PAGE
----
After the tour he said, “I now understand why everyone says what they have about your home.” He was almost speechless.

He gave me a brief background as to what was going on with Betty, his mother-in-law, the owner of the house. The only owners, Betty and her husband had built the house, living in the basement for thirteen years while they slowly finished it. It had been their dream. He made it clear that she wanted to sell it and preferred that we bought it. Her age and health made it impossible to return to the house.

When I toured the house, I was shocked. Words can’t really describe how much disrepair and hard times the house had suffered. Although from the outside the house looked like a castle, once inside, the disappointment was overwhelming. I tried not to show my reaction. Besides being badly dated in terms of its decorating, it was in dire straits. In short, 40 years of non-maintenance had come home to roost.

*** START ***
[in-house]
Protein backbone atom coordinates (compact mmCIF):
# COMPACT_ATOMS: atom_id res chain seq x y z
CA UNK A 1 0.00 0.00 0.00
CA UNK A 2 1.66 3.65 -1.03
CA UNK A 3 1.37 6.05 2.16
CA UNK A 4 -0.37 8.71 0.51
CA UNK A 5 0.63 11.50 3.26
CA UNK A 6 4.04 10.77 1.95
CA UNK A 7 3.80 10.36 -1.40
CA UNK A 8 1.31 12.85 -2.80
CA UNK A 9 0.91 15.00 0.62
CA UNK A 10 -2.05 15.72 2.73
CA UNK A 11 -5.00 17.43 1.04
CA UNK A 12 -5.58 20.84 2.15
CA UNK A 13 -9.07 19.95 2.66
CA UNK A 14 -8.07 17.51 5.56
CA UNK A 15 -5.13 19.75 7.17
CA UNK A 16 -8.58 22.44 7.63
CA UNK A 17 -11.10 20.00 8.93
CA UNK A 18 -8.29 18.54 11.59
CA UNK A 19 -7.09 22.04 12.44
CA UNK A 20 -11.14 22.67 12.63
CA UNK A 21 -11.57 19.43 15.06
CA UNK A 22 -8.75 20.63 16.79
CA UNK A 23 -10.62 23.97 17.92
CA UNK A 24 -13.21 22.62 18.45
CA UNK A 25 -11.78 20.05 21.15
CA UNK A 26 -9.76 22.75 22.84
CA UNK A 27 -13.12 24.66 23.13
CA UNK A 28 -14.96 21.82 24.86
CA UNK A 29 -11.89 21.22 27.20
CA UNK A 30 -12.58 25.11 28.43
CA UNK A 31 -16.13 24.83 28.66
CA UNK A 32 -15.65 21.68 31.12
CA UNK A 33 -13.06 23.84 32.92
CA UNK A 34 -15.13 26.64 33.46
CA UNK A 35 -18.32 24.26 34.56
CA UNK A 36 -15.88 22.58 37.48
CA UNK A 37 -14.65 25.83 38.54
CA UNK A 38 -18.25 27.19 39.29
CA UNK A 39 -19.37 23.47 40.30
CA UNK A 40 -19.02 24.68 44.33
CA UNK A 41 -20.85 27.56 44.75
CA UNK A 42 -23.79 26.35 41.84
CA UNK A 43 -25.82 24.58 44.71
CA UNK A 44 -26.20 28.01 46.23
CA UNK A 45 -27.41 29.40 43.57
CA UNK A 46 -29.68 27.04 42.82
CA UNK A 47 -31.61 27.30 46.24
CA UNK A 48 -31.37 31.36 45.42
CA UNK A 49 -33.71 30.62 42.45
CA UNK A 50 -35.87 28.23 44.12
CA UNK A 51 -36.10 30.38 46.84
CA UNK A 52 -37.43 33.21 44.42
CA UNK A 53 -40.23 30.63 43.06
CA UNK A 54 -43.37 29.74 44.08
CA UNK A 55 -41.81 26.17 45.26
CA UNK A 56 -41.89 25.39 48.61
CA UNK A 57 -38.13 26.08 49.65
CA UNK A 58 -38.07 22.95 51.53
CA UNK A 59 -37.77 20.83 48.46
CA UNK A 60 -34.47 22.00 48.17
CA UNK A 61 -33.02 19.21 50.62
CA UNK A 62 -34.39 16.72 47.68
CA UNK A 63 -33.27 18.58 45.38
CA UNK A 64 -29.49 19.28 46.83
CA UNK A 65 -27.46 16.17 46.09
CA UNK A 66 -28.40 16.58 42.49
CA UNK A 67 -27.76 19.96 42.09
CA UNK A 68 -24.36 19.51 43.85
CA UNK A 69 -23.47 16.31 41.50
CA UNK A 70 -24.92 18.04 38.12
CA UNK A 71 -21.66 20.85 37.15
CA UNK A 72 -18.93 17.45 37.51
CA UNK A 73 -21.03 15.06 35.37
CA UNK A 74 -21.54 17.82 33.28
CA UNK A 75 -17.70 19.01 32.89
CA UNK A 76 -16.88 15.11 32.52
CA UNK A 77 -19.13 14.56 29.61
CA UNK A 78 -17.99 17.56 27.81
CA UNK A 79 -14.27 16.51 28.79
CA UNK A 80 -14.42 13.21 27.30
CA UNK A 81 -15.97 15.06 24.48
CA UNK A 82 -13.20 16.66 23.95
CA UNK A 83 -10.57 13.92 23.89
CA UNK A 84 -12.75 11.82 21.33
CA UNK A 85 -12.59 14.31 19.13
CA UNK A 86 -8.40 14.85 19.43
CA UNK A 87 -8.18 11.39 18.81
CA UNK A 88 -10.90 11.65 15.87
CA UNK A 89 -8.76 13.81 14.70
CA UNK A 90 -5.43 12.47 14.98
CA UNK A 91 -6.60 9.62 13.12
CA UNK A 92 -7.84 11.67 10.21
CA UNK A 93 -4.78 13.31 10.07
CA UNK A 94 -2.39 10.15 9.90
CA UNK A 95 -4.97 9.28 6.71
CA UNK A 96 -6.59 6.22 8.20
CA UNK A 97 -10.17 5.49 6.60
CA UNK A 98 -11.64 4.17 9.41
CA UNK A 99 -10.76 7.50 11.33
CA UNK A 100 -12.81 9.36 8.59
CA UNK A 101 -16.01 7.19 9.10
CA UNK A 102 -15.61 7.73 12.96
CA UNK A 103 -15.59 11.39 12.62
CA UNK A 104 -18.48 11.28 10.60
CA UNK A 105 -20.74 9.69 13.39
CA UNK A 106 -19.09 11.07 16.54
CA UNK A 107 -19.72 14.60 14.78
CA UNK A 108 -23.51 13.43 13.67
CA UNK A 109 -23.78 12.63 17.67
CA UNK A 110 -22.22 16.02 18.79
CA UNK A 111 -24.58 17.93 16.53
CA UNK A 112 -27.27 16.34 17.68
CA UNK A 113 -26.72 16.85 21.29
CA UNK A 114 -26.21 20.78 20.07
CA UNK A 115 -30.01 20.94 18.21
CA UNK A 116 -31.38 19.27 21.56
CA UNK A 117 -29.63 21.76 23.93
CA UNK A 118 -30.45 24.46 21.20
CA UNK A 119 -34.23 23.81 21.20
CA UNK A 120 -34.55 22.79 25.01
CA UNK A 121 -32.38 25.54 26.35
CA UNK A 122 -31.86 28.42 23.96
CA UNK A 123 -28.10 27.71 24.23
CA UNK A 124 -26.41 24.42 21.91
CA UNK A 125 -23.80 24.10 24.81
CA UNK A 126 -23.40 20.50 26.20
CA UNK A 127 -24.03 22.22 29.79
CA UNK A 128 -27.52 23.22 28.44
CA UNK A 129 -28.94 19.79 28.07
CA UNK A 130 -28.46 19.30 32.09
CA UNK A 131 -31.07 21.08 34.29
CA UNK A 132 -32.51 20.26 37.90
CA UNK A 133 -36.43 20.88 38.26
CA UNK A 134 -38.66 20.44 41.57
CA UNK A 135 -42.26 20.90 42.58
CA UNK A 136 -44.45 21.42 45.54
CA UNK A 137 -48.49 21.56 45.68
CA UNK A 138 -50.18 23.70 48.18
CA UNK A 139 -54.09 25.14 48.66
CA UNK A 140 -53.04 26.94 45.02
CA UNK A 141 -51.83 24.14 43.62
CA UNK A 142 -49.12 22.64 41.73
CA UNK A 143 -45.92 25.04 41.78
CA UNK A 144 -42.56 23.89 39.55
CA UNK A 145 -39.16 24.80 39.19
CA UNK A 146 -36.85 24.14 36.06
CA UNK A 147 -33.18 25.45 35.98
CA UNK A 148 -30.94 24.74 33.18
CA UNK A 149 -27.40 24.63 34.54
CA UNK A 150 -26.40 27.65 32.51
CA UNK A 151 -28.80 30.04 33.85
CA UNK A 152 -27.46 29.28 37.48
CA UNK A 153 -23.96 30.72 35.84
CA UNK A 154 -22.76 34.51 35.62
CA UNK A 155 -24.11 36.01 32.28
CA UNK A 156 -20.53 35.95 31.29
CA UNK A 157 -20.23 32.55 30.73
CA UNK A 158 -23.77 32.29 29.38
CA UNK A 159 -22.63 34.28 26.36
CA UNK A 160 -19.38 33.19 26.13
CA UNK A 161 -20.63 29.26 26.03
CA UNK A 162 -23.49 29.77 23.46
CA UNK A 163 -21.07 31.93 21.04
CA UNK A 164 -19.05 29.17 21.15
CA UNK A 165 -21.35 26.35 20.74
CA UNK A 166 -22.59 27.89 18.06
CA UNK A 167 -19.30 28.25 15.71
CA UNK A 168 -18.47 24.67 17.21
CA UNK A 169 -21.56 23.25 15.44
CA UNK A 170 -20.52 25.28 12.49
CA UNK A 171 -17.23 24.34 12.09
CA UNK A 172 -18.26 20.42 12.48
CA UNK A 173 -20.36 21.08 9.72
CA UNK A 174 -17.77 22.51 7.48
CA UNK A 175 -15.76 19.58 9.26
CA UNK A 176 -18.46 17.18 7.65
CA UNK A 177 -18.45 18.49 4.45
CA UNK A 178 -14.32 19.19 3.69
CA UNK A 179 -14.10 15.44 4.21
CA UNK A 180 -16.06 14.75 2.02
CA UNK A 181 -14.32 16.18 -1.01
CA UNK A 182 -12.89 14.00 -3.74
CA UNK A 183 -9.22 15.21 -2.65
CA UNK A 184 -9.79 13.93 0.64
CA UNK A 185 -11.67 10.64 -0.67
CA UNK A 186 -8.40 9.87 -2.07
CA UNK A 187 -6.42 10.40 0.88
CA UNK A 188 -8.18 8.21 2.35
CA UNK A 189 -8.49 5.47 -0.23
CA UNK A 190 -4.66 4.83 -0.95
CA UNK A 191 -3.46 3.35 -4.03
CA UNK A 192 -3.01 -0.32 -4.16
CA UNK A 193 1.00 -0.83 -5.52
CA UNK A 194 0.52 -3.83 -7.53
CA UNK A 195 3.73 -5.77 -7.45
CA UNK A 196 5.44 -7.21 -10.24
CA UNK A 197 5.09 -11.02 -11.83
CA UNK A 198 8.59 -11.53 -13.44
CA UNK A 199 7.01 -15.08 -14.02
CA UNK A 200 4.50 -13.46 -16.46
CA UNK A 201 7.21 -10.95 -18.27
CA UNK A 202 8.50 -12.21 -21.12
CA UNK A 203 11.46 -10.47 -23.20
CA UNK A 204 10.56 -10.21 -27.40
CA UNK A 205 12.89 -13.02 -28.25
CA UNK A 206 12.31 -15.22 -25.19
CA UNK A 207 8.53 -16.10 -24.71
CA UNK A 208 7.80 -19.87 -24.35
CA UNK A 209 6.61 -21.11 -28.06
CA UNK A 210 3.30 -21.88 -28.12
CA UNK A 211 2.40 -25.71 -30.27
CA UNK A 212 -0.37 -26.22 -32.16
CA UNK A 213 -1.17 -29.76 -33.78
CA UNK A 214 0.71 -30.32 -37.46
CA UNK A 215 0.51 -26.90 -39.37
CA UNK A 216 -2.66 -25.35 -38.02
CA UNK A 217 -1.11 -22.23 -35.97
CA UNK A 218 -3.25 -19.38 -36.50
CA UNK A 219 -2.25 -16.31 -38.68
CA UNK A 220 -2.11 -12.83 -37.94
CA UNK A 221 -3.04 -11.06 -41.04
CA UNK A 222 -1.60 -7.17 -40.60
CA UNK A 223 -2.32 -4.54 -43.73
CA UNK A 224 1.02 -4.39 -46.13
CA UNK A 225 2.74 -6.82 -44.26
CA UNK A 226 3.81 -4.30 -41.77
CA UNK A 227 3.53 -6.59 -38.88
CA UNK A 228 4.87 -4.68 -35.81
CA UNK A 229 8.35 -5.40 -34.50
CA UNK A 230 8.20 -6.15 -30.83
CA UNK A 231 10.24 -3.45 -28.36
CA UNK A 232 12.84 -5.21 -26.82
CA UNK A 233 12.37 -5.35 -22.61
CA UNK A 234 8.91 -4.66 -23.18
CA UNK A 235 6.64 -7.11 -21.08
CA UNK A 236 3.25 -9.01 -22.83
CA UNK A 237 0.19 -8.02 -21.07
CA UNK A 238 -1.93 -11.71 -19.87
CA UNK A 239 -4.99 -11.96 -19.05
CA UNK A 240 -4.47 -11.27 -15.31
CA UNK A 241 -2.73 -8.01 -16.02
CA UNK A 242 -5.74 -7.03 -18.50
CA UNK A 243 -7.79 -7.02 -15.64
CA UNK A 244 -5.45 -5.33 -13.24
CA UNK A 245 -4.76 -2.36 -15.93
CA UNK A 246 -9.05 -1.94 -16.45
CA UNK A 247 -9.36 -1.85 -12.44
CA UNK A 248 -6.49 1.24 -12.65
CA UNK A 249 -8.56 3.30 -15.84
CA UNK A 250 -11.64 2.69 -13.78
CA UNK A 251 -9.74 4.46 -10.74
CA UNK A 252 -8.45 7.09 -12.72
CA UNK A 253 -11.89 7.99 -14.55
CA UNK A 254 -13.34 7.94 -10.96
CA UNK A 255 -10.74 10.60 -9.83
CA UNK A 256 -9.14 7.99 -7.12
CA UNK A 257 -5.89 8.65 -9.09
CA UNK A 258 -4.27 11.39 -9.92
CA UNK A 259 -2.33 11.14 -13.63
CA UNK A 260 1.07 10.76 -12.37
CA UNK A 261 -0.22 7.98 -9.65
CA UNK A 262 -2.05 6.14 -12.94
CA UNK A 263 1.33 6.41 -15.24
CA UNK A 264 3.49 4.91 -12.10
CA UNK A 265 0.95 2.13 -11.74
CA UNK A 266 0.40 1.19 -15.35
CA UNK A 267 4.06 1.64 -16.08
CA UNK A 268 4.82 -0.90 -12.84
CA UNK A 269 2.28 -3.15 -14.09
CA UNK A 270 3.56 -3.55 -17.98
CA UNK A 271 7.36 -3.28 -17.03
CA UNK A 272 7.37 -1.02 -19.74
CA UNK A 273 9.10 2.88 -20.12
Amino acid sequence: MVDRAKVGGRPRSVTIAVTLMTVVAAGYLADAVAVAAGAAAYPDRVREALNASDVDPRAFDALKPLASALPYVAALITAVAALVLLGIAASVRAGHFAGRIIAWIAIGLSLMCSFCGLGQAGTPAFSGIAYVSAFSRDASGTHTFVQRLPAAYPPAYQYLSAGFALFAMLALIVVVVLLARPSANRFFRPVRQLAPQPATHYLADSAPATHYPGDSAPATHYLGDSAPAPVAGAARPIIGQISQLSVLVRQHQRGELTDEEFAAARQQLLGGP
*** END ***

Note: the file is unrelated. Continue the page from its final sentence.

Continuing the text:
I knew she had been widowed early in life; this fact now very evident.

However, the lack of maintenance would be a secondary issue compared to what I discovered. Mold, more mold than I had ever seen in a basement of any house. On a seasonal basis for the city, I work as a State Building Inspector and had never come across this much mold. Besides being a non-conforming and illegal suite, the two bedroom, one bath layout in the basement was full of mold.

Although it occurred infrequently, the son-in-law had set up one of these bedrooms for those occasions when he came to town to work.

Thank God this happened rarely.

I counseled him gently about the dangers and health hazards of living in this basement. The mold was present on the concrete, various surfaces and in the walls of the bathroom and wherever wood partitions were built.